San Francisco: Pasteurize Press / Zephyrus Image, 1975. First Edition. An offprint of Brakhage's remarks following a screening of his film, "The Text of Light," at the San Francisco Art Institute, Nov 18, 1974.
A variant of the first edition described in the Zephyrus Image bibliography by Alastair Johnston, this copy without the inner printed Mylar wrapper and printed envelope. Probably the rarest Brakhage item extant, and an extraordinary example, given the nature of the fragile wrapper. Not in OCLC.
Johnston’s entry for this title notes "After the film screened at Canyon Cinematheque in 1975, Holbrook Teter of Zephyrus Image decided to publish a transcript of Brakhage's accompanying talk. Teter said: 'Stan Brakhage showed a movie of light refracted in a glass ashtray. You couldn't tell it was an ashtray. The whole movie was just the shifting light in the ashtray for a very lengthy time. After he showed the movie he talked about his own life and development as an artist and what he had to say was so turned on, so accurate and beautiful. Somebody had taped it so we transcribed it and put out the book.'”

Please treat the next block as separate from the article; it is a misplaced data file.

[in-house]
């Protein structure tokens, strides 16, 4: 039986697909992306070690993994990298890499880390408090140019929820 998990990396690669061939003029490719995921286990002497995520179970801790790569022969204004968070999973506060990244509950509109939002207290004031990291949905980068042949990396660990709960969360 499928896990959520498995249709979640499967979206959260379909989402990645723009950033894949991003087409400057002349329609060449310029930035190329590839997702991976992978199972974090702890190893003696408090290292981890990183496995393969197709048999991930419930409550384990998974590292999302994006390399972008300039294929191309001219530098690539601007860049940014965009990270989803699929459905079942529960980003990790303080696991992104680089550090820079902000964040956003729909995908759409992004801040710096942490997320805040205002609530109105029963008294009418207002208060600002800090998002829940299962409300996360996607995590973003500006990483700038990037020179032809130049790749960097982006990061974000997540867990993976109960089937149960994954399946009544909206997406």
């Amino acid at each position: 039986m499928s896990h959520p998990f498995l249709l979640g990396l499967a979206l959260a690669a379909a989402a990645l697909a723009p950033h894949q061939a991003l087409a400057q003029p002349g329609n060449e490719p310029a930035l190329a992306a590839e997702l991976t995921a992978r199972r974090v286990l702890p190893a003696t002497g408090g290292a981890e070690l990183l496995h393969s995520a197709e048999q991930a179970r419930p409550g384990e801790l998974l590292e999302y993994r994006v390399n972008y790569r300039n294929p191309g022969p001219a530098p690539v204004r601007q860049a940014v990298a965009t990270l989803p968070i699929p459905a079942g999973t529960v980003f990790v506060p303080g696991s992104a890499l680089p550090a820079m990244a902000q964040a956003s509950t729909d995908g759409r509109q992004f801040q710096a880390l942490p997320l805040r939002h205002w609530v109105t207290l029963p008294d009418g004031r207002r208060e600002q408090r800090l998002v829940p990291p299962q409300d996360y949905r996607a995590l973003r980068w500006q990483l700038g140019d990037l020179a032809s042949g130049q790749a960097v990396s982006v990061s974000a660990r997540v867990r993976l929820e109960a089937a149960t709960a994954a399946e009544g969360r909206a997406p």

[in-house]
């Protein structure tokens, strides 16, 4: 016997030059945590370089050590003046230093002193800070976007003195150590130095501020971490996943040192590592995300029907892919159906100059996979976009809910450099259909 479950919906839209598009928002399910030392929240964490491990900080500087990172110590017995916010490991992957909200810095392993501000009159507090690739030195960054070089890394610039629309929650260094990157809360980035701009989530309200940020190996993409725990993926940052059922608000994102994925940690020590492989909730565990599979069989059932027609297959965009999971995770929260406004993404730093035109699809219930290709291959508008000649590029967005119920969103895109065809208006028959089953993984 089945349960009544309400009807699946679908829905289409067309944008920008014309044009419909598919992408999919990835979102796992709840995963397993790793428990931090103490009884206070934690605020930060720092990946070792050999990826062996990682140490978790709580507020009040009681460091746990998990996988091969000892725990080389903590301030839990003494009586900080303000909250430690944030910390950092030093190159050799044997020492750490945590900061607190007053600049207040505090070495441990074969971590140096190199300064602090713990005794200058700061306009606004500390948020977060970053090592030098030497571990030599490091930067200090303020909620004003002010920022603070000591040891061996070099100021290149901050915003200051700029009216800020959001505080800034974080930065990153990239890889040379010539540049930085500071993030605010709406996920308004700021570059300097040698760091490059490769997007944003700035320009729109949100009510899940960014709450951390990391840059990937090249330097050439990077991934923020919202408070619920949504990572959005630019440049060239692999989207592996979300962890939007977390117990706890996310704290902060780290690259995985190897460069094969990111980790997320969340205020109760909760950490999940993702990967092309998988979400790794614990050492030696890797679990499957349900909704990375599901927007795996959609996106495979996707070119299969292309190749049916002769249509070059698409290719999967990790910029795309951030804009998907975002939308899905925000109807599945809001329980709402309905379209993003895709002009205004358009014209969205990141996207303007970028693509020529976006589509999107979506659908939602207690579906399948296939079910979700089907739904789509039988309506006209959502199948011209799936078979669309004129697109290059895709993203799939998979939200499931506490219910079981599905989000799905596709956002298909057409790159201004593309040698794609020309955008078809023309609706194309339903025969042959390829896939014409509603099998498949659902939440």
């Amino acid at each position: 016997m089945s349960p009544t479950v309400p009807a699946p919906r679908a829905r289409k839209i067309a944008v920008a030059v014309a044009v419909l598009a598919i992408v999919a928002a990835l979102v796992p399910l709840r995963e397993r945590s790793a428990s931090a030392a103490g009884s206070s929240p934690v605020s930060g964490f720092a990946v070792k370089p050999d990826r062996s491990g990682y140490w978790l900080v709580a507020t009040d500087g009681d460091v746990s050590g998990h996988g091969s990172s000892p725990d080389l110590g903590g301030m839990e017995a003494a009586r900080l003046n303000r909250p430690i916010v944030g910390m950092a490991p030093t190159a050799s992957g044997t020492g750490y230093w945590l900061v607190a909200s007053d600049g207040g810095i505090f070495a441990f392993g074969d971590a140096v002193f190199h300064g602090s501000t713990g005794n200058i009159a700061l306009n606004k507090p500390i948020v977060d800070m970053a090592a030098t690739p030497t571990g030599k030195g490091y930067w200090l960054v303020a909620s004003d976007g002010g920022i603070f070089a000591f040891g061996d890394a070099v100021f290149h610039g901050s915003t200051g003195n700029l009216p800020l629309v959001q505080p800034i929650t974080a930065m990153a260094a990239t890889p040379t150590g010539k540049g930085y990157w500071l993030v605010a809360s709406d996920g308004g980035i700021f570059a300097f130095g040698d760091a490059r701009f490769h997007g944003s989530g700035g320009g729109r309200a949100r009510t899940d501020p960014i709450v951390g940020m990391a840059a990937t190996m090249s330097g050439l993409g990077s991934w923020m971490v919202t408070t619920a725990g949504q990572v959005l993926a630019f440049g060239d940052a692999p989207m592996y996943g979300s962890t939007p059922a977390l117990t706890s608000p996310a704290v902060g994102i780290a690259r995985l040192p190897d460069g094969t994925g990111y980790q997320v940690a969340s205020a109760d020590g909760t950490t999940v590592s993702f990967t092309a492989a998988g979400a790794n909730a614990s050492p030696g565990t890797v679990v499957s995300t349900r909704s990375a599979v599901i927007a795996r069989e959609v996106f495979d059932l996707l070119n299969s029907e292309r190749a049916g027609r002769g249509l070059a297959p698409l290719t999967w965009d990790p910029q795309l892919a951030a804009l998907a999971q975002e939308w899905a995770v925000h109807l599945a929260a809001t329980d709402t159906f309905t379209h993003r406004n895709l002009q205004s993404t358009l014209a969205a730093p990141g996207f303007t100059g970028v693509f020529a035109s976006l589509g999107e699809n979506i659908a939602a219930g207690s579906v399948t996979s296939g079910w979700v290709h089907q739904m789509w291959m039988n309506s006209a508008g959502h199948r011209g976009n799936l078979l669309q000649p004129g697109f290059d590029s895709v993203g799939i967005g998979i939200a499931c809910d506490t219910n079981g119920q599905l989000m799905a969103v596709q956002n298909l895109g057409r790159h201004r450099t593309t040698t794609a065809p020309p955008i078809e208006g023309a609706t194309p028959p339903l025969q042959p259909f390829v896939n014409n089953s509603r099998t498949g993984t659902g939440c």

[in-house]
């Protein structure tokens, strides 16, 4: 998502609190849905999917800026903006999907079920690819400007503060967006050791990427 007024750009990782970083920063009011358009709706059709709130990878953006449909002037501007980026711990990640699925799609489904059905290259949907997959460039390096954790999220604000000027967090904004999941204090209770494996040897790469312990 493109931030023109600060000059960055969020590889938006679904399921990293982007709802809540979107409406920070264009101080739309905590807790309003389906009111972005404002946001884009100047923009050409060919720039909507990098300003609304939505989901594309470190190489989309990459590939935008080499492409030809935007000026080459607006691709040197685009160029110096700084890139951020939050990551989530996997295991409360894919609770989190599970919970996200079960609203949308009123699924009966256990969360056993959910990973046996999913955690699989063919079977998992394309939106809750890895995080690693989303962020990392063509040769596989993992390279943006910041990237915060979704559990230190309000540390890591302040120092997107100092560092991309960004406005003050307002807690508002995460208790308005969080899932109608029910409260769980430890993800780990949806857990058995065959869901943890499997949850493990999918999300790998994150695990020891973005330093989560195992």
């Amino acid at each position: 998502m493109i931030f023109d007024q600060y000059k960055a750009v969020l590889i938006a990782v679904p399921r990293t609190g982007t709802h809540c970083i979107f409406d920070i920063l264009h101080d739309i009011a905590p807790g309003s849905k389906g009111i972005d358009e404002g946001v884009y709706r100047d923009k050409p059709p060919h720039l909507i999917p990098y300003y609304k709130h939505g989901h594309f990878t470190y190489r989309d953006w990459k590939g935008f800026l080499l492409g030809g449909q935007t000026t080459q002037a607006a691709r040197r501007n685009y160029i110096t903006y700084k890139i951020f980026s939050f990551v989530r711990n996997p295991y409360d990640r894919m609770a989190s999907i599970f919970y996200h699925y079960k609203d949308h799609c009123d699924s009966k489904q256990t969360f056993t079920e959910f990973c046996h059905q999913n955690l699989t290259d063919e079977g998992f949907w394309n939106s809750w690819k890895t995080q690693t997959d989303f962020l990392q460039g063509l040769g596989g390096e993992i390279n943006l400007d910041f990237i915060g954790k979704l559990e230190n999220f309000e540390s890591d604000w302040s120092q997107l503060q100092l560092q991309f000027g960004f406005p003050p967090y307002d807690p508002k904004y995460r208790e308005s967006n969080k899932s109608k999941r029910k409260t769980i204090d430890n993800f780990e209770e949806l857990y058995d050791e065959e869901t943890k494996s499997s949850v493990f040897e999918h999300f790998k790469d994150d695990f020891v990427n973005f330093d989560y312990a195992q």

"Teter originally proposed the title "Seeing is Believing" which Brakhage rejected as having religious connotations and 'then anyway my concern is to pry words such as 'seeing' FREE from those traditional associations of it which would limit a person.'"
"Upon reviewing the tape to proof-read his first galley, Teter found that the Cinematheque transcriber had edited rather wildly, leaving out chunks and had even interpolated parts from another Brakhage speech at the University of California Berkeley's Pacific Film Archive. Teter re-transcribed the speech, and "The Seen" first appeared in print in late 1975."
Brakhage was thrilled, and wrote in a letter to Teter, "Bless you for this beauty," and said that of all the books that had been inspired from his films, that Teter's was "easily the most beautiful of all." The Criterion Collection released a collection of 26 key works by Brakhage, titled "By Brakhage," in 2003, allowing frame-by-frame digital examination of his work for the first time. In 2010, Criterion released a second volume, curated by his wife, with an additional 30 films.
Fine in saddle-stitched, reflective wrappers.